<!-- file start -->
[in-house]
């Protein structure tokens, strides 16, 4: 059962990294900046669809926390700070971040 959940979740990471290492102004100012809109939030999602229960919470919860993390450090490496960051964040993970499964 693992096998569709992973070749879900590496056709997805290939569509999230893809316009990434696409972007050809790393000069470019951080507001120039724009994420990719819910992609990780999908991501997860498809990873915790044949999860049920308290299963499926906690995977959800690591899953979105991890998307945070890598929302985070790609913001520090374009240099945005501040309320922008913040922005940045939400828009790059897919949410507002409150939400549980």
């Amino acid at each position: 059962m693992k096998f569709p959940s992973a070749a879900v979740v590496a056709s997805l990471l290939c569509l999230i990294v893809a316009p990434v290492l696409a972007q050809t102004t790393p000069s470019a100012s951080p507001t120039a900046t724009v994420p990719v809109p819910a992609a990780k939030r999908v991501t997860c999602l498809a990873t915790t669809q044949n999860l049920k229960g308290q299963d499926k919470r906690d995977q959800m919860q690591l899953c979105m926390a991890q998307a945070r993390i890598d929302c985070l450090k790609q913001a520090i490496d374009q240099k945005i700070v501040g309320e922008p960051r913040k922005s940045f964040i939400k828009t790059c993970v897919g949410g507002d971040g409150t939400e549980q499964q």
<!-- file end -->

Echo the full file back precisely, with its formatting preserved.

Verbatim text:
[in-house]
């Protein structure tokens, strides 16, 4: 059962990294900046669809926390700070971040 959940979740990471290492102004100012809109939030999602229960919470919860993390450090490496960051964040993970499964 693992096998569709992973070749879900590496056709997805290939569509999230893809316009990434696409972007050809790393000069470019951080507001120039724009994420990719819910992609990780999908991501997860498809990873915790044949999860049920308290299963499926906690995977959800690591899953979105991890998307945070890598929302985070790609913001520090374009240099945005501040309320922008913040922005940045939400828009790059897919949410507002409150939400549980």
């Amino acid at each position: 059962m693992k096998f569709p959940s992973a070749a879900v979740v590496a056709s997805l990471l290939c569509l999230i990294v893809a316009p990434v290492l696409a972007q050809t102004t790393p000069s470019a100012s951080p507001t120039a900046t724009v994420p990719v809109p819910a992609a990780k939030r999908v991501t997860c999602l498809a990873t915790t669809q044949n999860l049920k229960g308290q299963d499926k919470r906690d995977q959800m919860q690591l899953c979105m926390a991890q998307a945070r993390i890598d929302c985070l450090k790609q913001a520090i490496d374009q240099k945005i700070v501040g309320e922008p960051r913040k922005s940045f964040i939400k828009t790059c993970v897919g949410g507002d971040g409150t939400e549980q499964q």